A school superintendent shared with me his displeasure when he and a small group of his team attended a conference where a self-proclaimed “thought leader” was pushing a particular product/service as a “best practice.” I, too, have become wary of self-proclaimed or self-described “thought leaders.” I can think of a short list of people I would consider thought leaders. Besides the quality of their work, do you know what they all have in common? They don’t proclaim themselves to be thought leaders! They have every bit of evidence and credibility to call themselves thought leaders, but they refrain from it. Over the years, I have seen too many self-proclaimed and self-descried “thought leaders” come to conferences unprepared to give a quality presentation, and instead push questionable “research-based” practices that they often call “best practices.” Lately, for many of my like-minded colleagues, the litmus test of whether to attend a conference or sign-up for a particular session is whether the presenter is a self-proclaimed or self-described thought leader.

To be fair, we live in a capitalist system that encourages entrepreneurship and revenue goals. I understand and appreciate the system. If an educator develops a product or service that may be useful at a school or college setting, by all means, explain the product/service and let the potential clients decide if it’s a good fit. What has fatigued many on-the-ground educators is that some of these “education celebrities” or self-proclaimed “thought leaders” over the years have contributed to the dilution and often negative connotation of the term “best practice” because their primary motivation has been to sell, sell, sell.

To be clear, there’s no problem with sales per se. However, the word “sales” has become a dirty word in education. For example, a retired superintendent shared with me a couple of years ago that he’s gone to the “dark side” (you know, a reference to the evil side of the Star Wars story). His “dark side” work consisted of business development activities for an education services company. That’s not the first time I’ve heard the business development/sales side of education referred to in a highly negative manner. It speaks volumes about sales in education, but it doesn’t have to be that way. If done with honesty and integrity, if you think of it, selling is a form of teaching. 

My point is that it might be refreshing for educators to experience a conference presenter (or a representative visiting a school or college site) humbled enough to call him or herself an educator. No hype. No buzz words or terms. An educator who can effectively teach us about a promising practice versus selling a “best practice.” In my view, focus on the basics and doing the right thing for clients, and revenue should come from this wholesome and non-groundbreaking approach. (Read my post on what an influential mentor taught me about this subject).

Final thoughts
I’ve been encouraging educators to consider using the term “promising practice” in lieu of “best practice.” A “best practice” gives the impression that it’s a one size fits all approach, often given undue credit by people who interchange “evidenced-based” with “best practices,” and many self-proclaimed “thought leaders” have pushed this term ad nauseam.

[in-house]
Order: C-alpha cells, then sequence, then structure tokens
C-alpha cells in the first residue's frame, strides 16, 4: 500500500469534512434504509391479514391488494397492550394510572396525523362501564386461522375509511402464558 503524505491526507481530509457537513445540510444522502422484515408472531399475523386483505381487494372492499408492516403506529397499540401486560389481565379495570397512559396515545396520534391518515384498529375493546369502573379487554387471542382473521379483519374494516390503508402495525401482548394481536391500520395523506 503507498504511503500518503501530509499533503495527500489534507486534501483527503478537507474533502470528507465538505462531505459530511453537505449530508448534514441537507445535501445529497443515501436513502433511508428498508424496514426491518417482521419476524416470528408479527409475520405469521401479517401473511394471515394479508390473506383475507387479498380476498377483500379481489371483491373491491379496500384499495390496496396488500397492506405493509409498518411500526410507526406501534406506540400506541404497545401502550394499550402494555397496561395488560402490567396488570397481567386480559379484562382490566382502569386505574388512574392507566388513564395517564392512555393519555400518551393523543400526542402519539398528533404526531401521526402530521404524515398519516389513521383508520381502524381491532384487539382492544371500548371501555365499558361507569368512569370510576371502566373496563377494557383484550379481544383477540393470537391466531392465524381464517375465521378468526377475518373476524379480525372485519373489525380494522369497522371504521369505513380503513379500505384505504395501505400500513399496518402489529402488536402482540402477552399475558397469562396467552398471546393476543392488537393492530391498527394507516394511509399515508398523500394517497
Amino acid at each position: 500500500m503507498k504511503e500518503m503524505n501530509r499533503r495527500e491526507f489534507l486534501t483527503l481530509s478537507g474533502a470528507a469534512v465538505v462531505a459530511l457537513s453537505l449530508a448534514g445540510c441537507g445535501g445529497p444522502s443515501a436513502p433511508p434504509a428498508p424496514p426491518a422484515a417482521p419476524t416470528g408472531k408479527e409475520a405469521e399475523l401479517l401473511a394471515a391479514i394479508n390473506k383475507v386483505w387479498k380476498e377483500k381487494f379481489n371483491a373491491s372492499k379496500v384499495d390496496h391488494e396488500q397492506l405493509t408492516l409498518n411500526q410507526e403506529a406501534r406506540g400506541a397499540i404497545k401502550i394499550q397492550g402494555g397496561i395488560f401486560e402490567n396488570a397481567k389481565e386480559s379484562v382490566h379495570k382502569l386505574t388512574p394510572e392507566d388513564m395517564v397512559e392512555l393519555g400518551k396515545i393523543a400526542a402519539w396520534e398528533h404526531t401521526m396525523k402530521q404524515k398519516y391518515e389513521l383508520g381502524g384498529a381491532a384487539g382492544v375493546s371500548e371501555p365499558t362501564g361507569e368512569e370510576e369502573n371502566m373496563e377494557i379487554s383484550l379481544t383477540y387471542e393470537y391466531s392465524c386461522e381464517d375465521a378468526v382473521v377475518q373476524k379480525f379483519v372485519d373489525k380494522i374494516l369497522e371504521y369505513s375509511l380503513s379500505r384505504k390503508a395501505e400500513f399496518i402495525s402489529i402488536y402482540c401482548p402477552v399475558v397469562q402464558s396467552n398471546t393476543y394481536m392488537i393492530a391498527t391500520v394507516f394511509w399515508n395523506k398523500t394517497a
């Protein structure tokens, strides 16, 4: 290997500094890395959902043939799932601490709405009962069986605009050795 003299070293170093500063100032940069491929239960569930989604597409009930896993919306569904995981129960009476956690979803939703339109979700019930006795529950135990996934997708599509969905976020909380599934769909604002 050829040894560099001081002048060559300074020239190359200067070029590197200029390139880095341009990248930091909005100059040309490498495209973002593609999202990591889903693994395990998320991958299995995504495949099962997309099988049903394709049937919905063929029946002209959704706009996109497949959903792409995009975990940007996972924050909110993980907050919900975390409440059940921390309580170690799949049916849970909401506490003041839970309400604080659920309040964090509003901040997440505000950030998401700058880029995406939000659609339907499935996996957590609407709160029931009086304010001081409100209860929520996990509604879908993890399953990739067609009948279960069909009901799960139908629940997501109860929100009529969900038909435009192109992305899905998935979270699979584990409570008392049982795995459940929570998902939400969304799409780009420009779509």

If explained with honesty and integrity, a promising practice should inform us of the following:
- That an intervention, practice, activity, framework, process, program, project, etc., was initiated and produced positive results. (Note: While the overall goal is to increase student outcomes, preliminary positive results could be about improved organizational processes, efficiencies, etc.)
- Step-by-step of how the practice was implemented.
- Challenges to implementation and lessons learned.
- Any related research and/or evaluation, if available.

This should give us sufficient information to implement a practice for our unique context without any promises or guarantees that it will produce unrealistic organizational improvements and/or student outcomes. If the practice is in its infancy and has minimal data to support it, perhaps “promising” is too strong a word to describe it. Perhaps consider using “emerging practice.”

Whatever we do, just avoid putting “best” before “practice.”


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  1. Excellent thoughts, Al! It gave me pause to think more about the words I use as I speak with others across higher education. Your blog could easily be used by a group as a starting point for their discussions about their practices for creating, for example, a new program. I like the piece of your blog that focuses on promising practices: "I’ve been encouraging educators to consider using the term “promising practice” in lieu of “best practice.” A “best practice” gives the impression that it’s a one size fits all approach, often given undue credit by people who interchange “evidenced-based” with “best practices,” and many self-proclaimed “thought leaders” have pushed this term ad nauseam."

  2. Very nice line of logic.

  3. I appreciate this article. Best practices, to me, means that a rubric has been established and that various practices are weighed against the rubric. I've seen a report that used a rubric and part of their rubric include the ability to replicate the practice and the ability to scale it, too. I completely agree with you that most of the time what is meant by "best practice" is, "College X is doing something we should do."